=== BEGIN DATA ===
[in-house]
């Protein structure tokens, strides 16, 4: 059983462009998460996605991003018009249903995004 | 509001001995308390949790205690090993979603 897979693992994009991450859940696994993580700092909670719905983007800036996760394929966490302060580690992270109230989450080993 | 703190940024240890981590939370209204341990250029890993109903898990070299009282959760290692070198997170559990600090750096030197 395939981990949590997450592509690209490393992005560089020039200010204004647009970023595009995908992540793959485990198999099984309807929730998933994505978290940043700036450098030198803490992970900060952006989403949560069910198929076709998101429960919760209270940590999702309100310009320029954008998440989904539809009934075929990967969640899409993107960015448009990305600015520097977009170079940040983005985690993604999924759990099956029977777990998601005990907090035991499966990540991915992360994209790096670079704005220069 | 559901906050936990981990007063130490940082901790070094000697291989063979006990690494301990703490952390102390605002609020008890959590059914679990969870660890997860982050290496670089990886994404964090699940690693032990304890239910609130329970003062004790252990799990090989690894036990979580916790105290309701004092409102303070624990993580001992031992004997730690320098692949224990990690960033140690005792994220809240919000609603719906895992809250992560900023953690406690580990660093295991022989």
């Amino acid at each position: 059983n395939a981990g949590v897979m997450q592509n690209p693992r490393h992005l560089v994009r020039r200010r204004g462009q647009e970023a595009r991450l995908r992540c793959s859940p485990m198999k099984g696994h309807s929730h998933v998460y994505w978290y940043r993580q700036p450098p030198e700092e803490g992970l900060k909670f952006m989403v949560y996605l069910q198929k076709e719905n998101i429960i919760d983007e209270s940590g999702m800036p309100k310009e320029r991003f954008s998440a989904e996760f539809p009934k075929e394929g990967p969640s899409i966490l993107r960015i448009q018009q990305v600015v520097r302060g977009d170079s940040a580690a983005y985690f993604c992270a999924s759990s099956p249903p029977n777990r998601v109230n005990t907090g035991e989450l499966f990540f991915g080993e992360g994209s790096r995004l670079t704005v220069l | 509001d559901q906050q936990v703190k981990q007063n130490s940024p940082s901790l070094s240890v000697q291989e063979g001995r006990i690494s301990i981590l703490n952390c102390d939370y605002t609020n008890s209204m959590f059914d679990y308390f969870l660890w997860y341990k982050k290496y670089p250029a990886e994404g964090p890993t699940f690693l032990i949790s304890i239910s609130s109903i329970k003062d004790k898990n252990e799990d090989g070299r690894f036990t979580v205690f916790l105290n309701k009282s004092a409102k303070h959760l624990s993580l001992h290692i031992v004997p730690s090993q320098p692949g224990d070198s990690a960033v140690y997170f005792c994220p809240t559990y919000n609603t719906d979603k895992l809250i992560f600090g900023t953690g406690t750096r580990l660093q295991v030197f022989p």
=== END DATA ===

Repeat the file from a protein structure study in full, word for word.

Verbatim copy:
[in-house]
């Protein structure tokens, strides 16, 4: 059983462009998460996605991003018009249903995004 | 509001001995308390949790205690090993979603 897979693992994009991450859940696994993580700092909670719905983007800036996760394929966490302060580690992270109230989450080993 | 703190940024240890981590939370209204341990250029890993109903898990070299009282959760290692070198997170559990600090750096030197 395939981990949590997450592509690209490393992005560089020039200010204004647009970023595009995908992540793959485990198999099984309807929730998933994505978290940043700036450098030198803490992970900060952006989403949560069910198929076709998101429960919760209270940590999702309100310009320029954008998440989904539809009934075929990967969640899409993107960015448009990305600015520097977009170079940040983005985690993604999924759990099956029977777990998601005990907090035991499966990540991915992360994209790096670079704005220069 | 559901906050936990981990007063130490940082901790070094000697291989063979006990690494301990703490952390102390605002609020008890959590059914679990969870660890997860982050290496670089990886994404964090699940690693032990304890239910609130329970003062004790252990799990090989690894036990979580916790105290309701004092409102303070624990993580001992031992004997730690320098692949224990990690960033140690005792994220809240919000609603719906895992809250992560900023953690406690580990660093295991022989």
């Amino acid at each position: 059983n395939a981990g949590v897979m997450q592509n690209p693992r490393h992005l560089v994009r020039r200010r204004g462009q647009e970023a595009r991450l995908r992540c793959s859940p485990m198999k099984g696994h309807s929730h998933v998460y994505w978290y940043r993580q700036p450098p030198e700092e803490g992970l900060k909670f952006m989403v949560y996605l069910q198929k076709e719905n998101i429960i919760d983007e209270s940590g999702m800036p309100k310009e320029r991003f954008s998440a989904e996760f539809p009934k075929e394929g990967p969640s899409i966490l993107r960015i448009q018009q990305v600015v520097r302060g977009d170079s940040a580690a983005y985690f993604c992270a999924s759990s099956p249903p029977n777990r998601v109230n005990t907090g035991e989450l499966f990540f991915g080993e992360g994209s790096r995004l670079t704005v220069l | 509001d559901q906050q936990v703190k981990q007063n130490s940024p940082s901790l070094s240890v000697q291989e063979g001995r006990i690494s301990i981590l703490n952390c102390d939370y605002t609020n008890s209204m959590f059914d679990y308390f969870l660890w997860y341990k982050k290496y670089p250029a990886e994404g964090p890993t699940f690693l032990i949790s304890i239910s609130s109903i329970k003062d004790k898990n252990e799990d090989g070299r690894f036990t979580v205690f916790l105290n309701k009282s004092a409102k303070h959760l624990s993580l001992h290692i031992v004997p730690s090993q320098p692949g224990d070198s990690a960033v140690y997170f005792c994220p809240t559990y919000n609603t719906d979603k895992l809250i992560f600090g900023t953690g406690t750096r580990l660093q295991v030197f022989p």